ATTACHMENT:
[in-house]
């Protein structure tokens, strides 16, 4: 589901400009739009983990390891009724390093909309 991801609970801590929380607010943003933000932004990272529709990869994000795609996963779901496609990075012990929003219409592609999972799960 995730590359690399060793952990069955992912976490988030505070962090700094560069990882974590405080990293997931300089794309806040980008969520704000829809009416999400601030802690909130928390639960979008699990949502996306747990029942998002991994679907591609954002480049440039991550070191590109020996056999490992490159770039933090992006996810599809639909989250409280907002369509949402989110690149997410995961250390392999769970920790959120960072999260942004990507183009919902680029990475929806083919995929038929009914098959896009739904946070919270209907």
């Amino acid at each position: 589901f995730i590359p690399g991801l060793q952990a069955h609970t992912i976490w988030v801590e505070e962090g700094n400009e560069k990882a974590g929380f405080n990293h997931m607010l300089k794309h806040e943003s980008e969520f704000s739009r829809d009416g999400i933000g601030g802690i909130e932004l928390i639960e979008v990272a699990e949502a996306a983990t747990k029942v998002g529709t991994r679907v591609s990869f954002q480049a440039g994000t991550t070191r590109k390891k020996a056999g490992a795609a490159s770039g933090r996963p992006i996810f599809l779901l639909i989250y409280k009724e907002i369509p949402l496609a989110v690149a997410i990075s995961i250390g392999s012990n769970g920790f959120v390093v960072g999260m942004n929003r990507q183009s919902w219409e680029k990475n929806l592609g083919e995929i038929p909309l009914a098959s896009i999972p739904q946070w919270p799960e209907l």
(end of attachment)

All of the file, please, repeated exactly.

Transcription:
[in-house]
């Protein structure tokens, strides 16, 4: 589901400009739009983990390891009724390093909309 991801609970801590929380607010943003933000932004990272529709990869994000795609996963779901496609990075012990929003219409592609999972799960 995730590359690399060793952990069955992912976490988030505070962090700094560069990882974590405080990293997931300089794309806040980008969520704000829809009416999400601030802690909130928390639960979008699990949502996306747990029942998002991994679907591609954002480049440039991550070191590109020996056999490992490159770039933090992006996810599809639909989250409280907002369509949402989110690149997410995961250390392999769970920790959120960072999260942004990507183009919902680029990475929806083919995929038929009914098959896009739904946070919270209907």
């Amino acid at each position: 589901f995730i590359p690399g991801l060793q952990a069955h609970t992912i976490w988030v801590e505070e962090g700094n400009e560069k990882a974590g929380f405080n990293h997931m607010l300089k794309h806040e943003s980008e969520f704000s739009r829809d009416g999400i933000g601030g802690i909130e932004l928390i639960e979008v990272a699990e949502a996306a983990t747990k029942v998002g529709t991994r679907v591609s990869f954002q480049a440039g994000t991550t070191r590109k390891k020996a056999g490992a795609a490159s770039g933090r996963p992006i996810f599809l779901l639909i989250y409280k009724e907002i369509p949402l496609a989110v690149a997410i990075s995961i250390g392999s012990n769970g920790f959120v390093v960072g999260m942004n929003r990507q183009s919902w219409e680029k990475n929806l592609g083919e995929i038929p909309l009914a098959s896009i999972p739904q946070w919270p799960e209907l």